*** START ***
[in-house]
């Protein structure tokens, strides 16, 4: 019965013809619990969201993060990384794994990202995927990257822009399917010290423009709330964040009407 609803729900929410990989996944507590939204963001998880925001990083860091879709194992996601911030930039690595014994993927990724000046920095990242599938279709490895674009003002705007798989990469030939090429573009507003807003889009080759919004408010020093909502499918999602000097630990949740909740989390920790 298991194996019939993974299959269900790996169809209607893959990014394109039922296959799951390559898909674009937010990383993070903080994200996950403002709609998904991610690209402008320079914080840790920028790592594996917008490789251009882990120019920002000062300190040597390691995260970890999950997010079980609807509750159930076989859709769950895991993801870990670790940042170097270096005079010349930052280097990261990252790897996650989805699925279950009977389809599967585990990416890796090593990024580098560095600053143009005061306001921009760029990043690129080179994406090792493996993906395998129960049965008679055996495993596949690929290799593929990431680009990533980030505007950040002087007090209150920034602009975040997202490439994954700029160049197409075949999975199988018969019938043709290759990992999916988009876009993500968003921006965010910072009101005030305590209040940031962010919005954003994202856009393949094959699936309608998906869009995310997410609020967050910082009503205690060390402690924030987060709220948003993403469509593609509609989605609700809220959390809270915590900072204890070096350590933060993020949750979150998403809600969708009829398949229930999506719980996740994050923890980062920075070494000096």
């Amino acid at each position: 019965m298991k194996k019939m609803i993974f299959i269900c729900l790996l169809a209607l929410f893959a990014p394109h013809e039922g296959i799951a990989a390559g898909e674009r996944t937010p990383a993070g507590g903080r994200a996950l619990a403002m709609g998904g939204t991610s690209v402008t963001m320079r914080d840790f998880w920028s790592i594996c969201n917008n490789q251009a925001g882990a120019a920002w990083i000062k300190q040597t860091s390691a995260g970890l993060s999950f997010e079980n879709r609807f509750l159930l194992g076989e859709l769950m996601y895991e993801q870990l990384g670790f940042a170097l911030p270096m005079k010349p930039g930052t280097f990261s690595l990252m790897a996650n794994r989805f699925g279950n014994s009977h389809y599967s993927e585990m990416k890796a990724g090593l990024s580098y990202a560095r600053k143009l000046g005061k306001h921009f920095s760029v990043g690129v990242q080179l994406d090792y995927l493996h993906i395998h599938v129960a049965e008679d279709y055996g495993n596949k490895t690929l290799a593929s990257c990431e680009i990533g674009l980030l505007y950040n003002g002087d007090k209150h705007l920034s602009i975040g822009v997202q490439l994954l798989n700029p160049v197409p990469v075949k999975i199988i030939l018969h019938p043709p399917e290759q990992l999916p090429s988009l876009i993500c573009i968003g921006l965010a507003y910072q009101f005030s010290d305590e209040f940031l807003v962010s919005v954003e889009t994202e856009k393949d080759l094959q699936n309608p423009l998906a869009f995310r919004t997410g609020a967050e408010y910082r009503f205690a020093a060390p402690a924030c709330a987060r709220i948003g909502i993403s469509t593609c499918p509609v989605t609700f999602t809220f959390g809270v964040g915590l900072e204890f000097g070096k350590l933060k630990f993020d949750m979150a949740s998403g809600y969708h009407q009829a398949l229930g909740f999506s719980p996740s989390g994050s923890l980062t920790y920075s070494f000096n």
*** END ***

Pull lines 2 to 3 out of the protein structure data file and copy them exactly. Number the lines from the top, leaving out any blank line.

């Protein structure tokens, strides 16, 4: 019965013809619990969201993060990384794994990202995927990257822009399917010290423009709330964040009407 609803729900929410990989996944507590939204963001998880925001990083860091879709194992996601911030930039690595014994993927990724000046920095990242599938279709490895674009003002705007798989990469030939090429573009507003807003889009080759919004408010020093909502499918999602000097630990949740909740989390920790 298991194996019939993974299959269900790996169809209607893959990014394109039922296959799951390559898909674009937010990383993070903080994200996950403002709609998904991610690209402008320079914080840790920028790592594996917008490789251009882990120019920002000062300190040597390691995260970890999950997010079980609807509750159930076989859709769950895991993801870990670790940042170097270096005079010349930052280097990261990252790897996650989805699925279950009977389809599967585990990416890796090593990024580098560095600053143009005061306001921009760029990043690129080179994406090792493996993906395998129960049965008679055996495993596949690929290799593929990431680009990533980030505007950040002087007090209150920034602009975040997202490439994954700029160049197409075949999975199988018969019938043709290759990992999916988009876009993500968003921006965010910072009101005030305590209040940031962010919005954003994202856009393949094959699936309608998906869009995310997410609020967050910082009503205690060390402690924030987060709220948003993403469509593609509609989605609700809220959390809270915590900072204890070096350590933060993020949750979150998403809600969708009829398949229930999506719980996740994050923890980062920075070494000096």
């Amino acid at each position: 019965m298991k194996k019939m609803i993974f299959i269900c729900l790996l169809a209607l929410f893959a990014p394109h013809e039922g296959i799951a990989a390559g898909e674009r996944t937010p990383a993070g507590g903080r994200a996950l619990a403002m709609g998904g939204t991610s690209v402008t963001m320079r914080d840790f998880w920028s790592i594996c969201n917008n490789q251009a925001g882990a120019a920002w990083i000062k300190q040597t860091s390691a995260g970890l993060s999950f997010e079980n879709r609807f509750l159930l194992g076989e859709l769950m996601y895991e993801q870990l990384g670790f940042a170097l911030p270096m005079k010349p930039g930052t280097f990261s690595l990252m790897a996650n794994r989805f699925g279950n014994s009977h389809y599967s993927e585990m990416k890796a990724g090593l990024s580098y990202a560095r600053k143009l000046g005061k306001h921009f920095s760029v990043g690129v990242q080179l994406d090792y995927l493996h993906i395998h599938v129960a049965e008679d279709y055996g495993n596949k490895t690929l290799a593929s990257c990431e680009i990533g674009l980030l505007y950040n003002g002087d007090k209150h705007l920034s602009i975040g822009v997202q490439l994954l798989n700029p160049v197409p990469v075949k999975i199988i030939l018969h019938p043709p399917e290759q990992l999916p090429s988009l876009i993500c573009i968003g921006l965010a507003y910072q009101f005030s010290d305590e209040f940031l807003v962010s919005v954003e889009t994202e856009k393949d080759l094959q699936n309608p423009l998906a869009f995310r919004t997410g609020a967050e408010y910082r009503f205690a020093a060390p402690a924030c709330a987060r709220i948003g909502i993403s469509t593609c499918p509609v989605t609700f999602t809220f959390g809270v964040g915590l900072e204890f000097g070096k350590l933060k630990f993020d949750m979150a949740s998403g809600y969708h009407q009829a398949l229930g909740f999506s719980p996740s989390g994050s923890l980062t920790y920075s070494f000096n």